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The Trope of the Tortured Writer

September 23, 2018

When I first started writing – and I don’t mean playwriting; I mean any sort of writing, way back when I was an undergrad and didn’t know what I wanted to do – I imagined, and worshiped, writers as disheveled piles of human existence. I pictured them: Their hair probably stood straight up or ran rampant around their heads like stray seaweed, around their computers lie a pile of coffee cups and wine glasses from artsy bistros, and I’m almost certain that ash trays hid somewhere below their desks. These ideal writers of mine were destitute and tortured, but inured with extraordinary insight into the human condition through their downcast situations. Only through feeling pain can we write about pain, I thought! That’s the ticket! Be miserable and addicted and alone and you’ll be a great writer. It’s all so simple!

 

I’m not alone in falling for this trope. Many are quick to point out Hemingway and Tennessee Williams, Edgar Allen Poe and O’Neill. Even more recent writers, like Sam Shepherd, had drinking problems.

 

It seems true: Pain equals greatness.

But I gotta say, that’s a terrible, awful, miserable way to go through life. Worse yet, it’s not completely true. Take Stephen King, for example. I started reading his “On Writing” two weeks ago after a wonderfully talented friend of mine, Jared Eberlein, sent me a message asking if I’d ever read it. I said I hadn’t, although the book had been on the bookshelf next to my desk for at least a year. So I picked it up and started reading. One of the lines that jumped out to me was King saying he had been able to write so much because he stayed married – and part of his staying married was getting, and staying, sober.

 

Now, I don’t profess to be an expert on any of the writers I have mentioned. I’ve never read a whole Stephen King book or novel besides “On Writing,” even though I went past his house in Bangor, Maine, several times when I lived there in 2011 (Nice fence!). However, I do know that Stephen King is still working at the age of 71, and he’s still kicking ass. In comparison, Edgar Allen Poe died at 40 while stumbling around the streets of Baltimore in someone else’s clothes; O’Neill died at 65, but struggled to write during the last ten years of his life due to Parkinson’s like symptoms of alcoholism; Hemingway famously died at 61 when he stuck his favorite shotgun in his mouth; and Tennessee Williams made it to 71 before dying alone in a hotel room in NYC because he accidentally inhaled the top of a nasal spray bottle... You see what I’m saying...

And I often wonder how many novels, stories, and plays the world would’ve had if so many famous writers hadn’t burnout or fallen under the knives of depression and addiction and isolation. Of course, I’ve chosen male writers as examples, but Sylvia Plath, Emily Dickinson, and other women writers have suffered similar fates, and the end loss was just as terrible. (And artists in other genres: Jackson Pollock, Vincent van Gogh, Kurt Cobain, Jimi Hendrix, Janis Joplin)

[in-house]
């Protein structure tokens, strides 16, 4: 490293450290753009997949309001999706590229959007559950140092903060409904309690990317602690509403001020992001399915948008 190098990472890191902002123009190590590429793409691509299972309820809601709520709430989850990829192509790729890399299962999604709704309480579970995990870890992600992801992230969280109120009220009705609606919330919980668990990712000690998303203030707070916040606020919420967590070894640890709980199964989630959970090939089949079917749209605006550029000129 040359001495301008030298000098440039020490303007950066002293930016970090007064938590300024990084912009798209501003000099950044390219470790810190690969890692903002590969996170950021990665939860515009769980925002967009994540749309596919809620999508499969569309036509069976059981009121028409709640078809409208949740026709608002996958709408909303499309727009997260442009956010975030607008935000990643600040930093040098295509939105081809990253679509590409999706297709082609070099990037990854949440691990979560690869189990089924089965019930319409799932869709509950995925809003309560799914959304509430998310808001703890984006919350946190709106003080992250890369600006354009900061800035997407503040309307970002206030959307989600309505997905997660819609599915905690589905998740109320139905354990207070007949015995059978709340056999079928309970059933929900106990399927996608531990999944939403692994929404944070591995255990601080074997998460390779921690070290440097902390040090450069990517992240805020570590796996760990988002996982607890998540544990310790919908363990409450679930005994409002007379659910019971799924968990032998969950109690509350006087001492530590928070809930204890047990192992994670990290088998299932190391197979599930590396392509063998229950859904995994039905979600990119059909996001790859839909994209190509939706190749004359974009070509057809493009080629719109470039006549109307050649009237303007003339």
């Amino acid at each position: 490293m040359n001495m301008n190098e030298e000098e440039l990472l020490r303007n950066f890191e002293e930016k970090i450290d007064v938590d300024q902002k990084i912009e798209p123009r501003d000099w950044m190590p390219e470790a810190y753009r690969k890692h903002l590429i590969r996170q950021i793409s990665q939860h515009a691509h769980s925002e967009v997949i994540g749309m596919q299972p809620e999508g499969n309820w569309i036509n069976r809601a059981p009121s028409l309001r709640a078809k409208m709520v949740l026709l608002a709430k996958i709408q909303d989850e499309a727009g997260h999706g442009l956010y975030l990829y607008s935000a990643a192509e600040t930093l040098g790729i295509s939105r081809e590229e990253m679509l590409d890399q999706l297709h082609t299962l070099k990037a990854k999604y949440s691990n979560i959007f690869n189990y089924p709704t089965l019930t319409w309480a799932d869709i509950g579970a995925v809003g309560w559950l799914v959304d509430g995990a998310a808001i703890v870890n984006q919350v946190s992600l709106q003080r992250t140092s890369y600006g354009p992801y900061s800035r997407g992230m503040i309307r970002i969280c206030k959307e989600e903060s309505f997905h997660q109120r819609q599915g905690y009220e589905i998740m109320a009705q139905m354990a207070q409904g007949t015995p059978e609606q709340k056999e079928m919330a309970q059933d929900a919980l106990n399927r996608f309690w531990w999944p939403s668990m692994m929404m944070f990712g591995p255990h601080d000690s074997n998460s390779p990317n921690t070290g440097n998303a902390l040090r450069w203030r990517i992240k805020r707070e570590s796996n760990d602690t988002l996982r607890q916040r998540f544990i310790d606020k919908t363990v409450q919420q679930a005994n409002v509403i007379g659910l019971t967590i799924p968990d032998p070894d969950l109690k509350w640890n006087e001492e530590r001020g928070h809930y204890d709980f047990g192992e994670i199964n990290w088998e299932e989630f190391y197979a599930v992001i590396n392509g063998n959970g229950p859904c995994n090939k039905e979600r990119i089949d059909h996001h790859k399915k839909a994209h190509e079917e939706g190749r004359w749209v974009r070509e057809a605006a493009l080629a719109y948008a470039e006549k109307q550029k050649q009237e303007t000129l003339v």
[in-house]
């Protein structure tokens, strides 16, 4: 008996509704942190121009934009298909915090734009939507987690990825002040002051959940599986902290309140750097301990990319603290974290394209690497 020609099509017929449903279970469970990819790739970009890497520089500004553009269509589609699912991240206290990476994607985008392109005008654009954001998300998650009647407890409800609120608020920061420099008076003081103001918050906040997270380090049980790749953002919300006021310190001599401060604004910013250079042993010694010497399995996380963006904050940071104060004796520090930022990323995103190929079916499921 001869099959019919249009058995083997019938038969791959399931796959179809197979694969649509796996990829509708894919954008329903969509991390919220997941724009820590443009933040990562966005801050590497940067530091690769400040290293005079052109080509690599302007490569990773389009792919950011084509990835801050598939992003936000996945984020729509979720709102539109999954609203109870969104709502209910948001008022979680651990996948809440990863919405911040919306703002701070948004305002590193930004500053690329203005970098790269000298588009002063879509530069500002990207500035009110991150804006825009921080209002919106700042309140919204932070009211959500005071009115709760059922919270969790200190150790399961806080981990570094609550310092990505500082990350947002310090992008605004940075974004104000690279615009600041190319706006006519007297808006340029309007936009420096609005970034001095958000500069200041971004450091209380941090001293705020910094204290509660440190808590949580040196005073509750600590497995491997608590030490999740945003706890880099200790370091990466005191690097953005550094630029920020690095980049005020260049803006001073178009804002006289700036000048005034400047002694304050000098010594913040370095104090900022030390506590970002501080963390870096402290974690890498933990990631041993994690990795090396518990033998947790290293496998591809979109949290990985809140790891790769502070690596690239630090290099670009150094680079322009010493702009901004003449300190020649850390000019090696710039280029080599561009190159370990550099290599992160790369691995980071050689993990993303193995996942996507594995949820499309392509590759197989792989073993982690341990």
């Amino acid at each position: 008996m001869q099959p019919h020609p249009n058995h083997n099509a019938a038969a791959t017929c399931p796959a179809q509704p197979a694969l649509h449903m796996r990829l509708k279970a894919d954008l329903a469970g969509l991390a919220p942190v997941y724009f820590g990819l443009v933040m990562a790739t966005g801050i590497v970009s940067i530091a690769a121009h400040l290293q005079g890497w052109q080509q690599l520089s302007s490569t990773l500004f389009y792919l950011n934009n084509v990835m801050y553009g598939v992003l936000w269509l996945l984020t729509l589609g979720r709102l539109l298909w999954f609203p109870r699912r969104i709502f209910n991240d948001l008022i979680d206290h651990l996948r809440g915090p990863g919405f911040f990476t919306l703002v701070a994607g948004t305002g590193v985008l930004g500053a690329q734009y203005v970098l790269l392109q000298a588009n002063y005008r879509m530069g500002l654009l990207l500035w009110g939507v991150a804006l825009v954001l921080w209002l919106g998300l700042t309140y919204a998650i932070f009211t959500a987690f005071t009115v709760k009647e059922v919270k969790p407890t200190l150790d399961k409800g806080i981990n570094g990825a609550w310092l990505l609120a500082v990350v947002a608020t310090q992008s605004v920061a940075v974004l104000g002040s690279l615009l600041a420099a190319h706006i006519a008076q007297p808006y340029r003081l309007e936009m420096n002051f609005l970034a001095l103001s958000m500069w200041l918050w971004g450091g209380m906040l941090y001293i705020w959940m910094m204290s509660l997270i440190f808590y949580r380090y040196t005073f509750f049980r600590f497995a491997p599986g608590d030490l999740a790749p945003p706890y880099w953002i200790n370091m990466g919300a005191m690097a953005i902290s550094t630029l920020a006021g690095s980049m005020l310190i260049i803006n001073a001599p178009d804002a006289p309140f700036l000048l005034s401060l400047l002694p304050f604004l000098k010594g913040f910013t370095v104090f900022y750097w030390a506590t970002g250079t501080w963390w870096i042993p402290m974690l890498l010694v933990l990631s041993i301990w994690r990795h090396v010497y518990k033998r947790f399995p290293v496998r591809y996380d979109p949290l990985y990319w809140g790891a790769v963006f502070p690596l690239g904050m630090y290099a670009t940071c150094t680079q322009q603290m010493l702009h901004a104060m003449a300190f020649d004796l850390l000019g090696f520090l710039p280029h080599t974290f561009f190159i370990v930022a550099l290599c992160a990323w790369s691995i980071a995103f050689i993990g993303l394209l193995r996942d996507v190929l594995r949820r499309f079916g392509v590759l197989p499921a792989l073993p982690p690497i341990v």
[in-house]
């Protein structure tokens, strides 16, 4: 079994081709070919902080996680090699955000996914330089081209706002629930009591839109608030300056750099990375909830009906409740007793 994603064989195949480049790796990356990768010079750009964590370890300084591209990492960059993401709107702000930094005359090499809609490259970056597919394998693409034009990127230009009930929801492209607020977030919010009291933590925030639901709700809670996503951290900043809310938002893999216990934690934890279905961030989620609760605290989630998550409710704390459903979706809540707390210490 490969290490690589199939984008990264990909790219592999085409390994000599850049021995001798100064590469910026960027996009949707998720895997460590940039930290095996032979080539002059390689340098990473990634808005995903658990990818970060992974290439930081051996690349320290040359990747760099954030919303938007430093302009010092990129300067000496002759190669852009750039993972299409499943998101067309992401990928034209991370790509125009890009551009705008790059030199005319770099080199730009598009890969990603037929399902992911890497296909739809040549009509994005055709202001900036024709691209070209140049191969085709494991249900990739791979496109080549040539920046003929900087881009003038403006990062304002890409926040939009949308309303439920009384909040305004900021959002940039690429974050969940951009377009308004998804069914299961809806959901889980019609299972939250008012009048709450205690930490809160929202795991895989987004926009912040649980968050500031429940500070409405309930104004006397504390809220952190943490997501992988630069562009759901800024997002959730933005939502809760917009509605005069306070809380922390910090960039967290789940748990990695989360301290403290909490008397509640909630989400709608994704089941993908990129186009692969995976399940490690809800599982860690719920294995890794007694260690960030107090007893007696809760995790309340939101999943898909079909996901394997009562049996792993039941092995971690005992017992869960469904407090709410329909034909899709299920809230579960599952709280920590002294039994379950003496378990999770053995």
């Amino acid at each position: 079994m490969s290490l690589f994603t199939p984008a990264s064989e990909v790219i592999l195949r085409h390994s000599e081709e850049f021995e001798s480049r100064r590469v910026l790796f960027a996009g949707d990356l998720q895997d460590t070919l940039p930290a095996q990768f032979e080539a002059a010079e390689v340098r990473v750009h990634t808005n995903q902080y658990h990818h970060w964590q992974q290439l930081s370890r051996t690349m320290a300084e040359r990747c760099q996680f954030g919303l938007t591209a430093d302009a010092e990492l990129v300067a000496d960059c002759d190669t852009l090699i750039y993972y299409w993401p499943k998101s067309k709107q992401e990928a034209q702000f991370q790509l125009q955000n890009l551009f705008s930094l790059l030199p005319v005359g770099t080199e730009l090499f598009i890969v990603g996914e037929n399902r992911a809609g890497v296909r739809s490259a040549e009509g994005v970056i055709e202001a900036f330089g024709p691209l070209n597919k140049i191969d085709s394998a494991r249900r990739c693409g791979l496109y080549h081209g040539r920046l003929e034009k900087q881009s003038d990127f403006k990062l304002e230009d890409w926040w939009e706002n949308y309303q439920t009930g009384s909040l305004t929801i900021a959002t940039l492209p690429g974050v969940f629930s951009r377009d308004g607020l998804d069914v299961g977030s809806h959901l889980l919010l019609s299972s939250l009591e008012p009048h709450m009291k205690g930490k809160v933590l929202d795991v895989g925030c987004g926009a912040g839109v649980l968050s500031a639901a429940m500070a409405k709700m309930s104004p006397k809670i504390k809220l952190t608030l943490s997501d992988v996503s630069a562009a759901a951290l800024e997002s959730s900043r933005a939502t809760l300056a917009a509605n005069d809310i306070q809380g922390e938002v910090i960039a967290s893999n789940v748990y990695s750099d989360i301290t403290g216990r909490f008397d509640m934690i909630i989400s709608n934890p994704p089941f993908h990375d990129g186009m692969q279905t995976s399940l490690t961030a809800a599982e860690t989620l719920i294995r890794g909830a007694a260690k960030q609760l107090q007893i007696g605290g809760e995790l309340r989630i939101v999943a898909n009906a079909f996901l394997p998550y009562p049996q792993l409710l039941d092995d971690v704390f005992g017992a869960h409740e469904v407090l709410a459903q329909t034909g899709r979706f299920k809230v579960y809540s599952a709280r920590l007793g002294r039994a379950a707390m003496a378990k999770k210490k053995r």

What also makes this idea particularly interesting to me is that I didn’t produce a cohesive sentence before my wife and I got married in 2012. I had always been a reader, always, but I had never been a writer before she gave me the base from which I could venture. And I gave up drinking, which gave me a clearer head and the ability to focus.

Granted, I’m not in the same league as the heavyweights I first mentioned. I’m not even in the league below their league. Hardly anyone is. But I think I’ve written enough, and deeply enough, to prove to myself, at least, that writing does not have to necessitate personal suffering. For sure, we should live life and use those experiences to develop our understanding of the human condition – but we should remember, also, that laughter and love and sunshine are equally, if not more, effective for inspiration.

And my wife and I just celebrated our 6th wedding anniversary last night. :)

On to the playwriting front...

November 2nd: I’ll be down in Tampa, Florida, for the premiere production of Rube Moats at Lab Theater Projects. Caroline Jett is directing, and we recently made the Tampa Bay Times listing of Fall Art to See!

January 20th-29th, 2019: Barter’s Festival of Appalachian Plays and Playwrights in Abingdon, Virginia! I mentioned this in my last post, but I can now say that I was once again selected to take part in this wonderful festival. And it’s LONGER this year, so I’ll get to hang out in beautiful, historical Abingdon for a few more days while developing Extraction.

April 2019 (TBA): Reading in NYC of Extraction! Can’t give more information yet, but I will soon. I’m beyond excited to finally have a play read in the Big City.

May 2019 (TBA): Production of Gracefully Ending. I’ll be directing a production at a local theater in Garrett County, Maryland. Again, I can’t really go into specifics until they say something. But then I will.

 

June/July 2019: 3rd Annual Old Red Barn (O.R.B.) New Play Reading Series with Theatre on the Lake. I never know what will happen, but I can promise it will be a good time (that’s what she said?). Speaking of which, we’ll be sending out the call for scripts in the next couple of weeks, so if you know any playwrights in MD, VA, or WV, let them know!

So 2019 is shaping up to be a great year, but none of it would’ve happened without the initial effort and work. And the work came from being supported and loved.

Until next time, Happy Autumn! May all your cups runneth over with Pumpkin Spice.

-- A.J.

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